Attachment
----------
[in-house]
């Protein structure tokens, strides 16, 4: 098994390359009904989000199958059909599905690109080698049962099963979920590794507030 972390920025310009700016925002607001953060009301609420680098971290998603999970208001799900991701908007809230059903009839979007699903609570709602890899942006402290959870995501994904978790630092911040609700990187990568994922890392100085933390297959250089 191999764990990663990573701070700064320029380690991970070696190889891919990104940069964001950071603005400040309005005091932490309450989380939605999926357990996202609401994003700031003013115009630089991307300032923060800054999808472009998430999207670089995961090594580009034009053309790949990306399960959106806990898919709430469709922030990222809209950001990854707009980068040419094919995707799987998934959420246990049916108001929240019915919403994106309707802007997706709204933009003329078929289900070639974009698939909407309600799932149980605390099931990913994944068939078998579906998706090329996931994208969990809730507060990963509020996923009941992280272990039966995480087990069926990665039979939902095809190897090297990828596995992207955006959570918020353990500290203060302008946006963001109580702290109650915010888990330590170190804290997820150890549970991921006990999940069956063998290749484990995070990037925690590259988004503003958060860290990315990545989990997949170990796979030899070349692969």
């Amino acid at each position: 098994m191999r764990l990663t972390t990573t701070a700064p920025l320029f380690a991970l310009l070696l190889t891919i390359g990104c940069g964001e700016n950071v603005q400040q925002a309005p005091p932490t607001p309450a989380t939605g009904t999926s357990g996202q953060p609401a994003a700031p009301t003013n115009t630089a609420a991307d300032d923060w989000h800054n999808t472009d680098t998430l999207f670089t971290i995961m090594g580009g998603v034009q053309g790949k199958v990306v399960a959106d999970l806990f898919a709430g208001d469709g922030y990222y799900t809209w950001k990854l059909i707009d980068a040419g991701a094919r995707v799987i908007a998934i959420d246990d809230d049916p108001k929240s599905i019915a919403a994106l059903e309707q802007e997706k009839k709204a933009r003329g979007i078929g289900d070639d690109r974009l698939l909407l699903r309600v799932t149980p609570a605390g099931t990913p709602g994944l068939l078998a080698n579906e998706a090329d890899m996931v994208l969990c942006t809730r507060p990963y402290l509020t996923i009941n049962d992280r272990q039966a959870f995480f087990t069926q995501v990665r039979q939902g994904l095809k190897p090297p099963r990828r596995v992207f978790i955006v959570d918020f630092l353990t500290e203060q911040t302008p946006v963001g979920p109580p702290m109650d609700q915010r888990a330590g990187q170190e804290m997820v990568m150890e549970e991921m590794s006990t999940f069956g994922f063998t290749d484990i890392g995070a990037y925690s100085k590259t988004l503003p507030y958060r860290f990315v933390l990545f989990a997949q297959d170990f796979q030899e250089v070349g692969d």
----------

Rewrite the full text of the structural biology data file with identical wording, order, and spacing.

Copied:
[in-house]
């Protein structure tokens, strides 16, 4: 098994390359009904989000199958059909599905690109080698049962099963979920590794507030 972390920025310009700016925002607001953060009301609420680098971290998603999970208001799900991701908007809230059903009839979007699903609570709602890899942006402290959870995501994904978790630092911040609700990187990568994922890392100085933390297959250089 191999764990990663990573701070700064320029380690991970070696190889891919990104940069964001950071603005400040309005005091932490309450989380939605999926357990996202609401994003700031003013115009630089991307300032923060800054999808472009998430999207670089995961090594580009034009053309790949990306399960959106806990898919709430469709922030990222809209950001990854707009980068040419094919995707799987998934959420246990049916108001929240019915919403994106309707802007997706709204933009003329078929289900070639974009698939909407309600799932149980605390099931990913994944068939078998579906998706090329996931994208969990809730507060990963509020996923009941992280272990039966995480087990069926990665039979939902095809190897090297990828596995992207955006959570918020353990500290203060302008946006963001109580702290109650915010888990330590170190804290997820150890549970991921006990999940069956063998290749484990995070990037925690590259988004503003958060860290990315990545989990997949170990796979030899070349692969």
């Amino acid at each position: 098994m191999r764990l990663t972390t990573t701070a700064p920025l320029f380690a991970l310009l070696l190889t891919i390359g990104c940069g964001e700016n950071v603005q400040q925002a309005p005091p932490t607001p309450a989380t939605g009904t999926s357990g996202q953060p609401a994003a700031p009301t003013n115009t630089a609420a991307d300032d923060w989000h800054n999808t472009d680098t998430l999207f670089t971290i995961m090594g580009g998603v034009q053309g790949k199958v990306v399960a959106d999970l806990f898919a709430g208001d469709g922030y990222y799900t809209w950001k990854l059909i707009d980068a040419g991701a094919r995707v799987i908007a998934i959420d246990d809230d049916p108001k929240s599905i019915a919403a994106l059903e309707q802007e997706k009839k709204a933009r003329g979007i078929g289900d070639d690109r974009l698939l909407l699903r309600v799932t149980p609570a605390g099931t990913p709602g994944l068939l078998a080698n579906e998706a090329d890899m996931v994208l969990c942006t809730r507060p990963y402290l509020t996923i009941n049962d992280r272990q039966a959870f995480f087990t069926q995501v990665r039979q939902g994904l095809k190897p090297p099963r990828r596995v992207f978790i955006v959570d918020f630092l353990t500290e203060q911040t302008p946006v963001g979920p109580p702290m109650d609700q915010r888990a330590g990187q170190e804290m997820v990568m150890e549970e991921m590794s006990t999940f069956g994922f063998t290749d484990i890392g995070a990037y925690s100085k590259t988004l503003p507030y958060r860290f990315v933390l990545f989990a997949q297959d170990f796979q030899e250089v070349g692969d």